The Centre on Tuesday told the Rajya Sabha that no deaths due to lack of oxygen were “specifically reported” by states and union territories during the second COVID-19 wave that hit the country.
Shortly after the statement by the Centre was made in a written reply by the Minister of State for Health Bharati Pravin Pawar, AICC General Secretary K C Venugopal accused the minister of having "misled" the house. Describing the statement as "condemnable", Venugopal, a Rajya Sabha MP to whose question the reply was given, said he will move a privilege motion against the minister.
"In every state and in Delhi also, we have seen how many patients died due to lack of oxygen we know. Actually, the minister misled the House. I will move a privilege (motion) against the minister definitely because she misguided and misled the House by giving false information to the House," Venugopal told reporters.
Pawar in her written reply at the same time said there was an unprecedented surge in demand for medical oxygen during the second wave and it peaked at nearly 9,000 MT compared to 3,095 MT in the first wave following which the Centre had to step in to facilitate equitable distribution among the states.
Responding to the question on whether a large number of COVID-19 patients died on roads and hospitals due to acute shortage of oxygen during the devastating second wave, Pawar noted that health is a state subject and states and UTs regularly report the number of cases and deaths to the Centre.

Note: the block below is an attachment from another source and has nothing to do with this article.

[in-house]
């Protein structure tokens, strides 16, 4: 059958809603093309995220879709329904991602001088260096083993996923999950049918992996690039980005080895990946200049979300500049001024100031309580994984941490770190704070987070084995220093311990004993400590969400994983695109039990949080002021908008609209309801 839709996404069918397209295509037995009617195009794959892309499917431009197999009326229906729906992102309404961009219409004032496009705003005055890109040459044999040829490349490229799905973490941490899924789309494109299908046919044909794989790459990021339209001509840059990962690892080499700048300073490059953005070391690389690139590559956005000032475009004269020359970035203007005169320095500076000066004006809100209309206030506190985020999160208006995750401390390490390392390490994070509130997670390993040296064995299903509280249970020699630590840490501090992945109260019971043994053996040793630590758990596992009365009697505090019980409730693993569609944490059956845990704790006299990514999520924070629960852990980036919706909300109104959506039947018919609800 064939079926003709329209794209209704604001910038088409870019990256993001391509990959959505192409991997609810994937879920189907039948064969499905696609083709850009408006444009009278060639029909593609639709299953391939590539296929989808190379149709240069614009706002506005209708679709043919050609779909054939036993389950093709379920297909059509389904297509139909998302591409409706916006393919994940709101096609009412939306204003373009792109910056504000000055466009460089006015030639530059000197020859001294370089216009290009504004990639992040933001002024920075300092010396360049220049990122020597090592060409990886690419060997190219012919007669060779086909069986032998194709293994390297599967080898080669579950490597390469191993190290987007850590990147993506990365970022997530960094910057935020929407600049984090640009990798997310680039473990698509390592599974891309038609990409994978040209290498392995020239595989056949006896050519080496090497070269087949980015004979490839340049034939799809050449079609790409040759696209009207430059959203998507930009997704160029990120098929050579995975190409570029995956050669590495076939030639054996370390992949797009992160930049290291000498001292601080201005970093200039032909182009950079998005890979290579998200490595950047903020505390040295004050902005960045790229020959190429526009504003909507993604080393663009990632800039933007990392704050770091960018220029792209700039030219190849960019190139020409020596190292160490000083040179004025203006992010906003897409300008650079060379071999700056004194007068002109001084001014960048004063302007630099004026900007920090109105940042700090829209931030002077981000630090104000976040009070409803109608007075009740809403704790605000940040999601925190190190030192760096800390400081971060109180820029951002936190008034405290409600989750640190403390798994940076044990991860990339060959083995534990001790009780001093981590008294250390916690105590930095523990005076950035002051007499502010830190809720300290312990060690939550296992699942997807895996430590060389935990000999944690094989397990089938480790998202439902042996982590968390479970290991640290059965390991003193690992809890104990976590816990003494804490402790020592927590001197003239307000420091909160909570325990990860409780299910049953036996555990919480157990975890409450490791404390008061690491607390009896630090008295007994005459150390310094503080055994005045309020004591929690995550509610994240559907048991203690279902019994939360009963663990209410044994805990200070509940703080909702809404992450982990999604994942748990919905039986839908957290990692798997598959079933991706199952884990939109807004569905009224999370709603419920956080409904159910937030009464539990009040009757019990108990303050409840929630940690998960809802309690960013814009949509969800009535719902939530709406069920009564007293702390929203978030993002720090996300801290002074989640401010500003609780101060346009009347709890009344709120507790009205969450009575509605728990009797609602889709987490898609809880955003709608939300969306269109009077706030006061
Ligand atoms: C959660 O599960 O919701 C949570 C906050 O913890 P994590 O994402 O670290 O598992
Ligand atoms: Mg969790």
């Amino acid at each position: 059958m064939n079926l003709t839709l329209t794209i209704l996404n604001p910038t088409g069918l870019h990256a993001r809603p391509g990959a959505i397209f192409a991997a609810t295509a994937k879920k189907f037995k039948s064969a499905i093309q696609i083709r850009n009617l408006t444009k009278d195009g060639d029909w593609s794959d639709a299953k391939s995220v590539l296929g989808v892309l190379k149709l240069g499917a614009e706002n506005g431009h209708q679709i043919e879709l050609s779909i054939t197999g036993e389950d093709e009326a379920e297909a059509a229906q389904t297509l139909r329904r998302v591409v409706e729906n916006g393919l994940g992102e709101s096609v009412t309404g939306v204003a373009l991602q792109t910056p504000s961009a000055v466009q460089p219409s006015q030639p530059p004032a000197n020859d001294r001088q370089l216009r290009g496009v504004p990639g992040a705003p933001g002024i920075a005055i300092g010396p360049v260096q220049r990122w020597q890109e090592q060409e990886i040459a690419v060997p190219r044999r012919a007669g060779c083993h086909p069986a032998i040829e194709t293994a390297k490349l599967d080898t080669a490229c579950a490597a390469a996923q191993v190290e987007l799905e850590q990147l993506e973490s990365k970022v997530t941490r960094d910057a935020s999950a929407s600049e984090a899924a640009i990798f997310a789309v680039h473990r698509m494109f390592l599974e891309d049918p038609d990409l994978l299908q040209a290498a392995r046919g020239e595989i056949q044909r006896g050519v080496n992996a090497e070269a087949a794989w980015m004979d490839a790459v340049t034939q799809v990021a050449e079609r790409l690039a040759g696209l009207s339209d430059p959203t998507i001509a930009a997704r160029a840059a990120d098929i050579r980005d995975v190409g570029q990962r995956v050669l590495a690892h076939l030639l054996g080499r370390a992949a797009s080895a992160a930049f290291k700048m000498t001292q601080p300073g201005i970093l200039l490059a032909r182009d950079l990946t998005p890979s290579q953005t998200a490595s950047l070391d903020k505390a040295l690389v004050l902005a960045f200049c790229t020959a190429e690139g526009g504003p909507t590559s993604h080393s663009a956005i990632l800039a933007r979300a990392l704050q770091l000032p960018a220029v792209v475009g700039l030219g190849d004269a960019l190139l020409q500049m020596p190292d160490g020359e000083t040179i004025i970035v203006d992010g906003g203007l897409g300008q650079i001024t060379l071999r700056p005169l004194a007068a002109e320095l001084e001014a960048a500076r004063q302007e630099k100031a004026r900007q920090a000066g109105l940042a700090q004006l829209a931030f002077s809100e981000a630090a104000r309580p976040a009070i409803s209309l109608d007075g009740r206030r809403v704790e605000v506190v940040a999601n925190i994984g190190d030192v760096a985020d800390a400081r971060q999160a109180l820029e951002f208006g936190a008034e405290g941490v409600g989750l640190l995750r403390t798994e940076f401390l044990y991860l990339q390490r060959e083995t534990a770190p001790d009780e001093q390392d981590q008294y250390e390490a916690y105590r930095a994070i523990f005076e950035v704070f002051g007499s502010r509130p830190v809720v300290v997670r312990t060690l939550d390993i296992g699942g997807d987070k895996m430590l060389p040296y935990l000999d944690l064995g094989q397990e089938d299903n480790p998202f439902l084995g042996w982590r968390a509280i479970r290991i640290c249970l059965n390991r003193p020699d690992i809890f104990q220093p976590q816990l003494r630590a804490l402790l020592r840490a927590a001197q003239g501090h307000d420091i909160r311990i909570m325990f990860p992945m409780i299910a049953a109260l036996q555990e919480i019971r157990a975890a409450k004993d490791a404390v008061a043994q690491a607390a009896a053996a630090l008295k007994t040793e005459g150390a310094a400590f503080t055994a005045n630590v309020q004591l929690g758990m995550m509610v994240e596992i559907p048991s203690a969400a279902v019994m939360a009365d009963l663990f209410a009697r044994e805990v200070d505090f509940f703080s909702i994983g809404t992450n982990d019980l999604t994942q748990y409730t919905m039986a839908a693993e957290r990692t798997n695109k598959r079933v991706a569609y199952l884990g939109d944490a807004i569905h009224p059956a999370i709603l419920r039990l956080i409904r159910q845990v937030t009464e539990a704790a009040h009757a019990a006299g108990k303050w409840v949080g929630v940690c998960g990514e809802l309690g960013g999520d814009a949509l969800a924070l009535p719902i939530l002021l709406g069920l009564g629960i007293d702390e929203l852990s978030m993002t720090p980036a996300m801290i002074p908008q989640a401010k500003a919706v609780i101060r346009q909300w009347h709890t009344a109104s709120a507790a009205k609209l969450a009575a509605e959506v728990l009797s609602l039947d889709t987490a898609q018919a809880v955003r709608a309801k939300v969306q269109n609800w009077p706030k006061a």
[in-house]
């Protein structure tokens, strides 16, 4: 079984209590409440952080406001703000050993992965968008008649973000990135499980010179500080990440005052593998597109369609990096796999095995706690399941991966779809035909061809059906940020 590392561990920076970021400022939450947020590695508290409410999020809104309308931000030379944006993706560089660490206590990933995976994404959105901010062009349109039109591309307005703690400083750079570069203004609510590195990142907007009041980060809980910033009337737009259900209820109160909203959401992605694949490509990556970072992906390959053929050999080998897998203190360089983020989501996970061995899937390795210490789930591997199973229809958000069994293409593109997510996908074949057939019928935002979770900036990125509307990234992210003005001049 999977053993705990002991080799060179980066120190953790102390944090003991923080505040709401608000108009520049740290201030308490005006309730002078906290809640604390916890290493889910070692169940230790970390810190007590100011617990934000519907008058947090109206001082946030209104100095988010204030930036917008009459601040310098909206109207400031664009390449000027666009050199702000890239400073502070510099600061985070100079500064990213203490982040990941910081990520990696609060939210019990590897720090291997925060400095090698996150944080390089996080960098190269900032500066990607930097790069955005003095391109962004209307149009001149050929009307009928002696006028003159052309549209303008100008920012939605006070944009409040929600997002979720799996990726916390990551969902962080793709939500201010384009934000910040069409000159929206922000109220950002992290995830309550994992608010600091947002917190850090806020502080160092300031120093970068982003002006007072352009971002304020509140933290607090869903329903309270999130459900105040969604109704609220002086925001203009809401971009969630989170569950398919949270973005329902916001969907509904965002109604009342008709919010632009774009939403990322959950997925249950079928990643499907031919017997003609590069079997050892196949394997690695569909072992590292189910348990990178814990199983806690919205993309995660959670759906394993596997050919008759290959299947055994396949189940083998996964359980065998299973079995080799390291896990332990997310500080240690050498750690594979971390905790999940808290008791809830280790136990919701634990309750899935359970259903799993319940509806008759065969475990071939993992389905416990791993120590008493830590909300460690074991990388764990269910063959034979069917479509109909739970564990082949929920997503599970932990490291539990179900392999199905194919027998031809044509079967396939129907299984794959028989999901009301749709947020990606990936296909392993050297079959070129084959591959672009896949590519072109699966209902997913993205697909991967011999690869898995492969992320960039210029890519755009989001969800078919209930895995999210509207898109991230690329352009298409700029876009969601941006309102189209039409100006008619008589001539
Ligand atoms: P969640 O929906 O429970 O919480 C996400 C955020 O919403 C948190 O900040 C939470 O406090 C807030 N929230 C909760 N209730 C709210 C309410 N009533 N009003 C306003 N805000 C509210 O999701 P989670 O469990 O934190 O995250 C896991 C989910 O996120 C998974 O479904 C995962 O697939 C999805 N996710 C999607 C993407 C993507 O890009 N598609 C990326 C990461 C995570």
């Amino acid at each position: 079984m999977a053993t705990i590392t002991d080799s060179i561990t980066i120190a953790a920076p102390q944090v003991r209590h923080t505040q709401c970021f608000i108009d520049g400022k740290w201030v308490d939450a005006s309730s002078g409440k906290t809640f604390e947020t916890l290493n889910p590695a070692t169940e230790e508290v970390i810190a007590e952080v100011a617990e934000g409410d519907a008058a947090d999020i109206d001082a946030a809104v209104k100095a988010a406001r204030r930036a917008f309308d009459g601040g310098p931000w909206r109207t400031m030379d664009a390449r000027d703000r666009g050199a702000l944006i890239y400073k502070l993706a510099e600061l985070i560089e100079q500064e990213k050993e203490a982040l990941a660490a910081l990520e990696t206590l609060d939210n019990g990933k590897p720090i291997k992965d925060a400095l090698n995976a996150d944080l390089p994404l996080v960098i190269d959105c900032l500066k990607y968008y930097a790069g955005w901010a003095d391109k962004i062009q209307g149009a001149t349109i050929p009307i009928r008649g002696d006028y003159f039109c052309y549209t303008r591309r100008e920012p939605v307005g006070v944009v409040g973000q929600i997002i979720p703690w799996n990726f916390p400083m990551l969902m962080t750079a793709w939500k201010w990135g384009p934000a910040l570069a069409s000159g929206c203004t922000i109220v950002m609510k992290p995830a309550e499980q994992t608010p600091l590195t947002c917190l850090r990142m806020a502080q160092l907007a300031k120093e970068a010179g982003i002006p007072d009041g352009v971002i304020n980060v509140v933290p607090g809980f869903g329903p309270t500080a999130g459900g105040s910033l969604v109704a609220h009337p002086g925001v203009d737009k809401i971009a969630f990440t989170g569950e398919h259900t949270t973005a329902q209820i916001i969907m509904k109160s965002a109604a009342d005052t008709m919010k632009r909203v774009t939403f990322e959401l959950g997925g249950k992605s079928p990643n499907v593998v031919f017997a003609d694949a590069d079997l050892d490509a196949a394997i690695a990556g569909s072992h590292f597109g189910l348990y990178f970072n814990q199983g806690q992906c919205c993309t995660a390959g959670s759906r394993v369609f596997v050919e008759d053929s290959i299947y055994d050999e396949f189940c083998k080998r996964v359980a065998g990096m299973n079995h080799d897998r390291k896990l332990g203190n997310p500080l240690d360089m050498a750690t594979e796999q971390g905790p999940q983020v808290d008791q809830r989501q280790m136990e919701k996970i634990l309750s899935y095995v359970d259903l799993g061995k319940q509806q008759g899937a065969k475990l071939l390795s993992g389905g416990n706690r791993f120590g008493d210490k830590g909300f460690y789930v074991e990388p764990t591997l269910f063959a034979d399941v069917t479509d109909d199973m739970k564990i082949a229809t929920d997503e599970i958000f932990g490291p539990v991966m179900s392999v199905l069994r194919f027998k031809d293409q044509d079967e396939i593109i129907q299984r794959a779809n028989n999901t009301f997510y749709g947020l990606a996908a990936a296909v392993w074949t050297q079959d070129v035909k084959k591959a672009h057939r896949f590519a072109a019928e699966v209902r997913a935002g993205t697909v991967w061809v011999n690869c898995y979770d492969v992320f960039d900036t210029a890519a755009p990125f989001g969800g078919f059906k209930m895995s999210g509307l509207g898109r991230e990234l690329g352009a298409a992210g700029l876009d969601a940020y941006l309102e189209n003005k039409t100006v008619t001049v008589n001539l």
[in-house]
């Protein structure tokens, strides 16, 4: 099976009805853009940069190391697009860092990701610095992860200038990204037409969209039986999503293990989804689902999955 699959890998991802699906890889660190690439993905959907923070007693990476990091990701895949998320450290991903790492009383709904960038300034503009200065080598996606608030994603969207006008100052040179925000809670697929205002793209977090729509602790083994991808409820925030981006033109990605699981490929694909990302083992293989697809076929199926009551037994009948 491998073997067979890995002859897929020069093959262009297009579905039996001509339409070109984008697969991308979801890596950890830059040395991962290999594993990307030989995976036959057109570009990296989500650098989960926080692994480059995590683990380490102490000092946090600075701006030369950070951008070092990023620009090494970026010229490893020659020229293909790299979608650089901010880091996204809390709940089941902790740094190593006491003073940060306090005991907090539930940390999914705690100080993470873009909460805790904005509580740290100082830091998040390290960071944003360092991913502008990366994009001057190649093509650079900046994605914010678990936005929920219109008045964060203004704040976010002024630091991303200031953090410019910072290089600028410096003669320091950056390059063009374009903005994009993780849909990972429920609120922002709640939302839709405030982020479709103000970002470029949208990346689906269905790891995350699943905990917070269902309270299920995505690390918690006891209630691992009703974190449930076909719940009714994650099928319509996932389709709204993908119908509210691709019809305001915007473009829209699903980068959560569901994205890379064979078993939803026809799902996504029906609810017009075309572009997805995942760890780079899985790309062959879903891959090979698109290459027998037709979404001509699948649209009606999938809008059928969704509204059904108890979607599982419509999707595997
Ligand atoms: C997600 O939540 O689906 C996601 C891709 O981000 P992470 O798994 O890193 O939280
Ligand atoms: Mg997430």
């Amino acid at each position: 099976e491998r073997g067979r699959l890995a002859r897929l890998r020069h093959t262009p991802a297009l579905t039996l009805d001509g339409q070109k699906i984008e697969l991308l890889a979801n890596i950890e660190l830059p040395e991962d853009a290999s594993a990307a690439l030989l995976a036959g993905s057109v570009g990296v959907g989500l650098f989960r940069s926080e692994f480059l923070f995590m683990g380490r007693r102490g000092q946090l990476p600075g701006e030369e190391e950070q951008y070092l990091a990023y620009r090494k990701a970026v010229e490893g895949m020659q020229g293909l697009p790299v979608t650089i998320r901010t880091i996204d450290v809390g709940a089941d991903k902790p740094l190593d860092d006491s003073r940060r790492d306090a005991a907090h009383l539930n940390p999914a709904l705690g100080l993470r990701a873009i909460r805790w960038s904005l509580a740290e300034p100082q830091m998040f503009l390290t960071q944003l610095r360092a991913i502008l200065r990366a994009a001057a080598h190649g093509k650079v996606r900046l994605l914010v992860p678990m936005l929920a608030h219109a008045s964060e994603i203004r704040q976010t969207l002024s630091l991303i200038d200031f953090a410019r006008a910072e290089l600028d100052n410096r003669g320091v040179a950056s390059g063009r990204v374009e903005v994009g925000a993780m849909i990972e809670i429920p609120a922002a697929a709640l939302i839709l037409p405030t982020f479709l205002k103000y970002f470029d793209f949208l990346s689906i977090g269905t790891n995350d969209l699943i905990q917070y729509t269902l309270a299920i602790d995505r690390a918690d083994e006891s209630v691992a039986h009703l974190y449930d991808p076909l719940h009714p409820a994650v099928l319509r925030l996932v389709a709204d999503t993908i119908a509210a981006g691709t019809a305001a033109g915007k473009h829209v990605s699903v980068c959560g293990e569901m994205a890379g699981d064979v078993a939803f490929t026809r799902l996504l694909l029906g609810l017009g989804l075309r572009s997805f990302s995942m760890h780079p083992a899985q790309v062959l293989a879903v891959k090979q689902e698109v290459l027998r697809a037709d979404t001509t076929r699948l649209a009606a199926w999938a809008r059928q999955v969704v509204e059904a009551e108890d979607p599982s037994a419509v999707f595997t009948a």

"Detailed guidelines for reporting of deaths have been issued by the Union Health Ministry to all states and UTs.
"Accordingly, all states and UTs report cases and deaths to the Union Health Ministry on a regular basis. However, no deaths due to lack of oxygen have been specifically reported by states and UTs," she said.
Congress leader Rahul Gandhi also took a swipe at the Centre, alleging there is acute lack of sensitivity and truth in this government. "There was not just the shortage of oxygen. There was an acute shortage of sensitivity and truth then, it was there then and is there now too," Gandhi said in a tweet in Hindi.
During the peak of the brutal second wave in April-May this year, there were media reports about death of COVID patients including in Delhi due to alleged oxygen shortage.
In Karnataka, state officials had said on May 3 that 24 patients including 23 suffering from COVID-19 died in Chamarajanagar due to alleged oxygen shortage in the district hospital during a 24-hour period from the previous day.
Chamarajanagar district in-charge Minister S Suresh Kumar, who is also the Primary and Secondary Education Minister, however, had maintained that all the deaths did not occur due to oxygen shortage.
Participating in a short duration discussion in the Rajya Sabha on the COVID pandemic management, Shantanu Sen of the Trinamool Congress said that during the second wave, people were dying on the roads because of the scarcity of oxygen and this has happened in the 21st century, which is a "matter of shame".
In her written reply, Minister Pawar went on to say that states were being provided with oxygen equipment such as oxygen cylinders, concentrators and Pressure Swing Adsorption oxygen generation plants. A total of 4,02,517 oxygen cylinders have been procured or are being procured and distributed to the states, she said.